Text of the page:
Scent as a means of communication? The concept is not totally unfamiliar to us. Why else would we use deodorants and perfumes? And even when we’re not using these products, our own smell says something to other people, both consciously and subconsciously. There are some people who seem to have no smell at all; we are strongly attracted to others because of their aroma. … So it seems fair to say that we possess a secret language of scent, and trees have demonstrated that they do as well.
For example, four decades ago, scientists noticed something on the African savannah. The giraffes there were feeding on umbrella thorn acacias, and the trees didn’t like this one bit. It took the acacias mere minutes to start pumping toxic substances into their leaves to rid themselves of the large herbivores. The giraffes got the message and moved on to other trees in the vicinity. But did they move on to trees close by? No, for the time being, the walked right by a few trees and resumed their meal only when the had moved about 100 yards away.
The reason for this behaviour is astonishing. The acacia trees that were being eaten gave off a warning gas (specially, ethylene) that signaled to neighbouring trees of the same species that a crisis was at hand. Right away, all the forewarned trees also pumped toxins into their leaves to prepare themselves. The giraffes were wise to this game and therefore moved farther away to a part of the savannah where they could find trees that were oblivious to what was going on. Or else they moved upwind. For the scent messages are carried to nearby trees on the breeze, and if the animals walked upwind, they could find acacias close by that had no idea the giraffes were there.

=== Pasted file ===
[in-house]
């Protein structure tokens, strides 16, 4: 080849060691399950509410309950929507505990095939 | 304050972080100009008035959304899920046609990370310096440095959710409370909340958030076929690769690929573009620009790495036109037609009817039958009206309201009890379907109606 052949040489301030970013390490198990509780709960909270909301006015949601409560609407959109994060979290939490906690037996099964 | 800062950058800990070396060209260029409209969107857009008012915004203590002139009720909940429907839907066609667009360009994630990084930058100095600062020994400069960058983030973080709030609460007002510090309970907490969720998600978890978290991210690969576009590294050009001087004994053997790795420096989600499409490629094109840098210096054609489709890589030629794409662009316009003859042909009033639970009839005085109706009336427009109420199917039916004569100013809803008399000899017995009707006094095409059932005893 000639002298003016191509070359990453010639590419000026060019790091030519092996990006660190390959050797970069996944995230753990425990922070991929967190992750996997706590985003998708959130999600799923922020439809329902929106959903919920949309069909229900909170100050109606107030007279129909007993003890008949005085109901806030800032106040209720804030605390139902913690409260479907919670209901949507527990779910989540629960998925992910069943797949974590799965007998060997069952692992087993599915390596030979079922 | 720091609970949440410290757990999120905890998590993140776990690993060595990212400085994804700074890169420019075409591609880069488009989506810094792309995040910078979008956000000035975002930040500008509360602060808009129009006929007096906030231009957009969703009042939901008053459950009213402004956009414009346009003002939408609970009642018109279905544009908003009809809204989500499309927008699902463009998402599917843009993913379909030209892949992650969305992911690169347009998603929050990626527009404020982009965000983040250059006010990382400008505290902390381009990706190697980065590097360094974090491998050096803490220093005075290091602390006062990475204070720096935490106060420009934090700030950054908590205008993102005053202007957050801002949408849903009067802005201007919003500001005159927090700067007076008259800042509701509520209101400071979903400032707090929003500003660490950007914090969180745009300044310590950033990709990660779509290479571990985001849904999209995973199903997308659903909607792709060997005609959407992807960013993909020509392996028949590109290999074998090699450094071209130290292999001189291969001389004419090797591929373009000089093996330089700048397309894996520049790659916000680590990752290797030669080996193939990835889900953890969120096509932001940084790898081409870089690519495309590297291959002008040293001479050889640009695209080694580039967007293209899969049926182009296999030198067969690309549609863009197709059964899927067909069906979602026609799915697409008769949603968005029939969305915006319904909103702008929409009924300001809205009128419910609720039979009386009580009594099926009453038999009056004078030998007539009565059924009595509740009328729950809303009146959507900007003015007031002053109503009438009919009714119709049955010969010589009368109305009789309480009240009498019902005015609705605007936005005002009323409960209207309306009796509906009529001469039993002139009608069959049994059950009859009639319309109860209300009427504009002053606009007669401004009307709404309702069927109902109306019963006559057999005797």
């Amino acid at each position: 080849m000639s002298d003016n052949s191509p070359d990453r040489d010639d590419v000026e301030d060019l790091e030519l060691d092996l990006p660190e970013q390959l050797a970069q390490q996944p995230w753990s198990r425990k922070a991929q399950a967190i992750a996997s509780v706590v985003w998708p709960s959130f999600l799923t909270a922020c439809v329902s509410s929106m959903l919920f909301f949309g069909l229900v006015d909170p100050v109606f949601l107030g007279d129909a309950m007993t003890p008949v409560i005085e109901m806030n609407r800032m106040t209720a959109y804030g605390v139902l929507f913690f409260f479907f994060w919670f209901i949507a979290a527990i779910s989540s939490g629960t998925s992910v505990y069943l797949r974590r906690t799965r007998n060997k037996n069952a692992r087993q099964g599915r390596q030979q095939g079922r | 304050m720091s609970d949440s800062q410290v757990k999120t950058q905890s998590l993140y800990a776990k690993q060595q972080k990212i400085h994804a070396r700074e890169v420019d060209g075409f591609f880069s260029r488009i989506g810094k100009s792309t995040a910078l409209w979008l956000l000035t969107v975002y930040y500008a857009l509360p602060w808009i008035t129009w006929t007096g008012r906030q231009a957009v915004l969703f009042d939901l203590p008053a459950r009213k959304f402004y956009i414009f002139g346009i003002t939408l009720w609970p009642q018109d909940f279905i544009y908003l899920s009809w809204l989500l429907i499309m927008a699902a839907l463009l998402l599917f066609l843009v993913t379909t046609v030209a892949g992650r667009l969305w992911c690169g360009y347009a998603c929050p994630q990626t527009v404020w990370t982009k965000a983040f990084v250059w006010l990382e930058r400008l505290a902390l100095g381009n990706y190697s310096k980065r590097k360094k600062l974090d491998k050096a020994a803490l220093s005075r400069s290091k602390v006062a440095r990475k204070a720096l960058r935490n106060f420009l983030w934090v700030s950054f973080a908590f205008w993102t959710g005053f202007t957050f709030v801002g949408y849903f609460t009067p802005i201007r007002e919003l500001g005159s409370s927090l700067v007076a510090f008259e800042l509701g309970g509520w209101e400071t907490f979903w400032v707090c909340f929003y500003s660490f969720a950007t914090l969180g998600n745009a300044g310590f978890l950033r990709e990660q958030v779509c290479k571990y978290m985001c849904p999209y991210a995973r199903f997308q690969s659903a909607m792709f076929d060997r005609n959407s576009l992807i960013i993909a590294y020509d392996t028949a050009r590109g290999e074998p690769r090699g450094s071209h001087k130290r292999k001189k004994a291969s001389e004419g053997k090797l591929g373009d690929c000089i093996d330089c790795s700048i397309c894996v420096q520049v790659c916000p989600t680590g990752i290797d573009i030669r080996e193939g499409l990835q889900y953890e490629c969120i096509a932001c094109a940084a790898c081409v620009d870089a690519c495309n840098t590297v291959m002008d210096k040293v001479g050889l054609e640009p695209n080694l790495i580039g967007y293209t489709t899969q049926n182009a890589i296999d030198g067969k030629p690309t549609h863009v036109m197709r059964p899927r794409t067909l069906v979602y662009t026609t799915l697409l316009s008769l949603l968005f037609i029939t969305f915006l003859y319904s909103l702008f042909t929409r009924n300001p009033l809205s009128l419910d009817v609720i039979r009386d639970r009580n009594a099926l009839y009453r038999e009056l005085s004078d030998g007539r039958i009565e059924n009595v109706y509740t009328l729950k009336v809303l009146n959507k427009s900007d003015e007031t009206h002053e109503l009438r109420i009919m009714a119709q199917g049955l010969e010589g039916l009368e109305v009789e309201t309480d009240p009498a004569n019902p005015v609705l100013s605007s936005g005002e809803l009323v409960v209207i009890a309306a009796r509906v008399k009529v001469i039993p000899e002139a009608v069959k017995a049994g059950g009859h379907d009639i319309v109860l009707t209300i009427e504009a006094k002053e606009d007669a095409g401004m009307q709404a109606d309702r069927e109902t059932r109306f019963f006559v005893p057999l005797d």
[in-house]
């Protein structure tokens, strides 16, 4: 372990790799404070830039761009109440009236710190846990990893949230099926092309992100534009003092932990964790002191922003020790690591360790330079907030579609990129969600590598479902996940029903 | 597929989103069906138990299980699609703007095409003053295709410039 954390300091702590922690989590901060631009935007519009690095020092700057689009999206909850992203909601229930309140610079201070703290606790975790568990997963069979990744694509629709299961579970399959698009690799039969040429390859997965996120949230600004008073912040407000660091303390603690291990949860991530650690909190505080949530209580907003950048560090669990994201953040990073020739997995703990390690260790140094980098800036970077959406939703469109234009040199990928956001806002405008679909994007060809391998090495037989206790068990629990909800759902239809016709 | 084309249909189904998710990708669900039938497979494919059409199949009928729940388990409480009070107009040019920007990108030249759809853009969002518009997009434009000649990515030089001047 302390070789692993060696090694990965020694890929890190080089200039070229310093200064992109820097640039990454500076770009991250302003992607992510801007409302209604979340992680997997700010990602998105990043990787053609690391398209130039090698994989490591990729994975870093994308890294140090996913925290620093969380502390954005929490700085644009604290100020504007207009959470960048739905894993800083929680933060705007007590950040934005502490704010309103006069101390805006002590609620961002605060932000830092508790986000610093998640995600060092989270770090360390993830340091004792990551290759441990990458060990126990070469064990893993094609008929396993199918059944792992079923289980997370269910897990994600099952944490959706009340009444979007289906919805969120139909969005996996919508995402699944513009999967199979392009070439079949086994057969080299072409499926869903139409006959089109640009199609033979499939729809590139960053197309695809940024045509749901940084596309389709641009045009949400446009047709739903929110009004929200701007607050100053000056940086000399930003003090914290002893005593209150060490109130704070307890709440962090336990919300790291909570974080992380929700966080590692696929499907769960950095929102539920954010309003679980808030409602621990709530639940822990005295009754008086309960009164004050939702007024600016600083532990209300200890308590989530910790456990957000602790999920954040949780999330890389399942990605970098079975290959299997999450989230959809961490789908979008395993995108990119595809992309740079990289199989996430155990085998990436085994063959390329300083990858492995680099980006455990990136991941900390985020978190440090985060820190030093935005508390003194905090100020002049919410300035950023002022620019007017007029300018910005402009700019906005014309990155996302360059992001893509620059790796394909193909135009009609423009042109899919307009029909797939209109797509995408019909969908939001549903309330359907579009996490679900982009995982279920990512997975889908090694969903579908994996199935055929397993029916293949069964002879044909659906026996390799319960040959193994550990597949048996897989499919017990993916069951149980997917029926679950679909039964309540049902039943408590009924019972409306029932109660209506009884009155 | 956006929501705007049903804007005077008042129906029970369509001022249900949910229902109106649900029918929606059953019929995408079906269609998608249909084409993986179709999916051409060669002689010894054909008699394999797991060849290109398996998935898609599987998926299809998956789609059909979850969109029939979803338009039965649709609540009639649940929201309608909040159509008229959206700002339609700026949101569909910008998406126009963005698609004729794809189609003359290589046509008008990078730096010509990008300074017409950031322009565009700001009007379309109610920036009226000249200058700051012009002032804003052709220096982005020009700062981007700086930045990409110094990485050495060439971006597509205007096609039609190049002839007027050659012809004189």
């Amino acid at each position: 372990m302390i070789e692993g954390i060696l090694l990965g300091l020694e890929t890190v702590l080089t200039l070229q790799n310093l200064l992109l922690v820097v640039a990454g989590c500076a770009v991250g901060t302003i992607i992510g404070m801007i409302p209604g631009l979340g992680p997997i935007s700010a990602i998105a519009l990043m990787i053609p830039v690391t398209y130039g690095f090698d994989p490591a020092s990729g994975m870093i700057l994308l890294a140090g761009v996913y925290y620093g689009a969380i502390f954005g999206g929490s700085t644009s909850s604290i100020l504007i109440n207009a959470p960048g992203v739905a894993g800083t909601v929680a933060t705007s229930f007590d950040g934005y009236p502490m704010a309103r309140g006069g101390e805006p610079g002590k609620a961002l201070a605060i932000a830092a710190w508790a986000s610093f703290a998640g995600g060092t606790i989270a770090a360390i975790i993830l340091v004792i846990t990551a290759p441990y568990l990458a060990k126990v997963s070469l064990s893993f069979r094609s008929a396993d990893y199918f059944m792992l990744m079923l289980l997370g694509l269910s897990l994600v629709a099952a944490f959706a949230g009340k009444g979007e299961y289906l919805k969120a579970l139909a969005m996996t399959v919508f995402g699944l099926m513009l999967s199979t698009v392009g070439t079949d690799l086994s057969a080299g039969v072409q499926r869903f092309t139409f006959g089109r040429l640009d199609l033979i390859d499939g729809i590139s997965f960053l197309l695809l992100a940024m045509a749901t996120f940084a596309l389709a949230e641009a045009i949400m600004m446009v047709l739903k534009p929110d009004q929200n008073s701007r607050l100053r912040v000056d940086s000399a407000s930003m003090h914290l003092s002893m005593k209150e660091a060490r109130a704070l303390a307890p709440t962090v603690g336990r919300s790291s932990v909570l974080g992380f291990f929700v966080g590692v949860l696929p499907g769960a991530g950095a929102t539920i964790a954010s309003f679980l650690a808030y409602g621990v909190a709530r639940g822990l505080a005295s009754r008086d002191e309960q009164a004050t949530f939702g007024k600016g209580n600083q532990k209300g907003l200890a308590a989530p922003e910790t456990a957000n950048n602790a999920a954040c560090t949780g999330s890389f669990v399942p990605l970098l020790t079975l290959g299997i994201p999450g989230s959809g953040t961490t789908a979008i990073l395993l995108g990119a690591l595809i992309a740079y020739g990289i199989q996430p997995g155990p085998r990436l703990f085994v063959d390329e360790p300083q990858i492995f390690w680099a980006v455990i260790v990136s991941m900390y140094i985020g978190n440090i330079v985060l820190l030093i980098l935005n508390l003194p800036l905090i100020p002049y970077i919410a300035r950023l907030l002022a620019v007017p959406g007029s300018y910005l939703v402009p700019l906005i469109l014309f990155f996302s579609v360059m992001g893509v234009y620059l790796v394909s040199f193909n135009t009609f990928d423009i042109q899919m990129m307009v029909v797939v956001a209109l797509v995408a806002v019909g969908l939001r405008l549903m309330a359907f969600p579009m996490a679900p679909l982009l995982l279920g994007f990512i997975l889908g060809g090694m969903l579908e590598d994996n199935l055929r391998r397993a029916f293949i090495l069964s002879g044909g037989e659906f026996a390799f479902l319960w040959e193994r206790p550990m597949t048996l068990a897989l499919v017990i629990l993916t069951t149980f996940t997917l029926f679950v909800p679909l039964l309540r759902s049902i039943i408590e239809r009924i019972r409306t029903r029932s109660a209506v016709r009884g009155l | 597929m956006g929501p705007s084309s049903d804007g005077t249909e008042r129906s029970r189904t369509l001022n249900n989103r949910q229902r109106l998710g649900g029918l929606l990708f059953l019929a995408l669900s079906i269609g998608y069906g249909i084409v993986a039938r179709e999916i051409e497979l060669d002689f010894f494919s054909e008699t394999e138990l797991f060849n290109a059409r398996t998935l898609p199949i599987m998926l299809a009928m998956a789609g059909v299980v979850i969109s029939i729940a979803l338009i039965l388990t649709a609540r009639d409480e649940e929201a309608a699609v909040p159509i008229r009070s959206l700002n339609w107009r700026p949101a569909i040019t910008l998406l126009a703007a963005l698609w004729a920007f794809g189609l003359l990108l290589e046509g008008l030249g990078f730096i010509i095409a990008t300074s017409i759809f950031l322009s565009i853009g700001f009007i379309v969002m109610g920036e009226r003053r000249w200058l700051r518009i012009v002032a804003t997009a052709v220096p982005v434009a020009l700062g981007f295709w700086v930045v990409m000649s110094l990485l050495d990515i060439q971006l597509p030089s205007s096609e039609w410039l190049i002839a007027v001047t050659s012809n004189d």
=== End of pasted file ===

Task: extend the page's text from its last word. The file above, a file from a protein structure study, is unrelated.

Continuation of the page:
Similar processes are at work in our forests here at home. Beeches, spruce, and oaks all register pain as soon as some creature starts nibbling on them. When a caterpillar takes a hearty nibble out of a leaf, the tissue around the site of the damage changes. In addition, the leaf sends out electrical signals, just as human tissue does when it is hurt. However, the signal is not transmitted in milliseconds, as human signals are; instead, the plant signal travels at the slow speed of a third of an inch per minute.